Ornamental grasses have many uses in the landscape. Their wispy, graceful foliage adds interesting form and texture to both beds and borders. Taller species make effective screens while medium-sized species combine well with foundation plantings around the home. Shorter species can be incorporated into plantings of annuals or perennials, or they can be planted in masses for an interesting carpet bed effect. Spreading or running species are effective in stabilizing soil on steep banks or attractively occupying an area that is difficult to maintain. All ornamental grasses flower (most producing panicles, racemes or spikes), giving them additional appeal. While the flowers of most are not especially colorful, they do add interest and appeal and often are produced in late summer or early fall — a time when the garden could use a bit of change.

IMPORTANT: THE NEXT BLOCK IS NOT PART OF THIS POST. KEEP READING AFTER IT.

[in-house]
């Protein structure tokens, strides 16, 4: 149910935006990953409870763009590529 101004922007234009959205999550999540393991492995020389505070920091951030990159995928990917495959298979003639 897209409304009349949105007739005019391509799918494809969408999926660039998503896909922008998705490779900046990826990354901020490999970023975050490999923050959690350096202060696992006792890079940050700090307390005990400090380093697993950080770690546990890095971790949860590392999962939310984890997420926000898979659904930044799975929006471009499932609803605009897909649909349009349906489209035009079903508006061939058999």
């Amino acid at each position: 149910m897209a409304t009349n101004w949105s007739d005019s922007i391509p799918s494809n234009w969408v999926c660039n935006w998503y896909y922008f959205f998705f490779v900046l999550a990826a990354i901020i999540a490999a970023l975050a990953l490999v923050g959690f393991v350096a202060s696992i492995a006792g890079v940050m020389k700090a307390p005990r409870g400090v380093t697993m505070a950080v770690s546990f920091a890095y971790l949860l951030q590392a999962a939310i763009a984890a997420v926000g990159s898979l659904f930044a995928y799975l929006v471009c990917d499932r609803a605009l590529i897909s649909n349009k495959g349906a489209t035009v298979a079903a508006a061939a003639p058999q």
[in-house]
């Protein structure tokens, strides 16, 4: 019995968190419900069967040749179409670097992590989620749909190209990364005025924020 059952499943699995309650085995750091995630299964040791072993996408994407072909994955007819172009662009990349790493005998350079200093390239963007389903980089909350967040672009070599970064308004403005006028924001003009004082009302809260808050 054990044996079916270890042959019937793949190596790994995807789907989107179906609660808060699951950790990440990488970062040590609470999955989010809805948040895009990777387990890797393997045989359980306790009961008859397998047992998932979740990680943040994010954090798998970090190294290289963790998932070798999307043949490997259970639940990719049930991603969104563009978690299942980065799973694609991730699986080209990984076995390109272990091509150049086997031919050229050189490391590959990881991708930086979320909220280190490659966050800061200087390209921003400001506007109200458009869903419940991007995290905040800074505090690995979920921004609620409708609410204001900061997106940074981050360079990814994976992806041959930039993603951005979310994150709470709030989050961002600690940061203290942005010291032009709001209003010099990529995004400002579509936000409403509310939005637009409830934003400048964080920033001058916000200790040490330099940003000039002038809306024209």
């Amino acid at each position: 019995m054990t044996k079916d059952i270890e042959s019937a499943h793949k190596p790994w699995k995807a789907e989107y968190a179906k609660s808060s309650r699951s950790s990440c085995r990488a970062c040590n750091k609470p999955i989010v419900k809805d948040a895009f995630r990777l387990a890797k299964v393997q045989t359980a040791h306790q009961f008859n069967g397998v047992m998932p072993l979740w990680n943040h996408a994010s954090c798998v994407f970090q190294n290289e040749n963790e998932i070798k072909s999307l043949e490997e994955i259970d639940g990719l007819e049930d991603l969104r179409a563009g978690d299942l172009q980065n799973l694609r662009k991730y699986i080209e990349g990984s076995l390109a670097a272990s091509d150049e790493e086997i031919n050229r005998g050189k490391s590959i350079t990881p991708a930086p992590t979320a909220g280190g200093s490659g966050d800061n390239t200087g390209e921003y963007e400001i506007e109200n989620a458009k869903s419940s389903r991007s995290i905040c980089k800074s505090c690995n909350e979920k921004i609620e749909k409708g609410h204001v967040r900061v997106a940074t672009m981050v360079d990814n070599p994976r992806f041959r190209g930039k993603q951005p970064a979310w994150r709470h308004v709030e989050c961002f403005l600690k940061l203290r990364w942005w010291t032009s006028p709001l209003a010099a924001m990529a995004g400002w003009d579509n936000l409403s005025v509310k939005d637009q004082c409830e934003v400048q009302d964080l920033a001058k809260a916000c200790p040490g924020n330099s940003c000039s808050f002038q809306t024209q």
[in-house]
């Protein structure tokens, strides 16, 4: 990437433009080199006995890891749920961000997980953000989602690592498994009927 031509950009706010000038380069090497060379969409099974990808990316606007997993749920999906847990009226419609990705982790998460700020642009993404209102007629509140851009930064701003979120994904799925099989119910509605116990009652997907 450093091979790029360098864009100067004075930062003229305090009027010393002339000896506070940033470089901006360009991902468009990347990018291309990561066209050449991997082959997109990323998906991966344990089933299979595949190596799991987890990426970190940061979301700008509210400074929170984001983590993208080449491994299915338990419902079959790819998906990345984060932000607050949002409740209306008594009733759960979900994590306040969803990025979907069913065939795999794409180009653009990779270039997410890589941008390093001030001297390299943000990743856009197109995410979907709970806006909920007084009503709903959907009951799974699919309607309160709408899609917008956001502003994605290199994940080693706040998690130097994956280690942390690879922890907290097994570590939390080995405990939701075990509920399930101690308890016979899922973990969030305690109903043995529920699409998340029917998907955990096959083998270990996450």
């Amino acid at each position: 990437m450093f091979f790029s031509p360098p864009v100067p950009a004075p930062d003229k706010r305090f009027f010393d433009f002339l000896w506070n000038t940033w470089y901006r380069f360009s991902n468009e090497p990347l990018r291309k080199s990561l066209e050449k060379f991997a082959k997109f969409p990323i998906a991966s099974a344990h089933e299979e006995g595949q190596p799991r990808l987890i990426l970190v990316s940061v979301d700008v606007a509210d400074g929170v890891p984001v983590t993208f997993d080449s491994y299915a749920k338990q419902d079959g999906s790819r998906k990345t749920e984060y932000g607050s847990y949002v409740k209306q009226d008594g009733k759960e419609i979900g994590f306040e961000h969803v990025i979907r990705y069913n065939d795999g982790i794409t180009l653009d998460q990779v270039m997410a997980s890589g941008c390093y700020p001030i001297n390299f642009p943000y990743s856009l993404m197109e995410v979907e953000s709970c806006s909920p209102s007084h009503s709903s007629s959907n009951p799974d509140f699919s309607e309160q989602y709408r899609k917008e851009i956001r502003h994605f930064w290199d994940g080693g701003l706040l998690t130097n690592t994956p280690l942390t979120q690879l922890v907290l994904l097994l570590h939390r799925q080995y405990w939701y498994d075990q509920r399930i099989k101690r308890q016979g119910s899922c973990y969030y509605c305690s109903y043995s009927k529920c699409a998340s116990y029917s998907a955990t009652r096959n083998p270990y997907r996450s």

Ornamental grasses can also be classified according to their growth habit (shown at right). Most ornamental grasses form clumps, rendering them noninvasive and suitable for use as specimen plants or for massing. These grasses exhibit a wide array of architectural forms (see below).
The shortest ornamental grasses usually exhibit a tufted habit of growth (eg. fescue grass), and the tallest are upright arching in form (eg. zebra grass).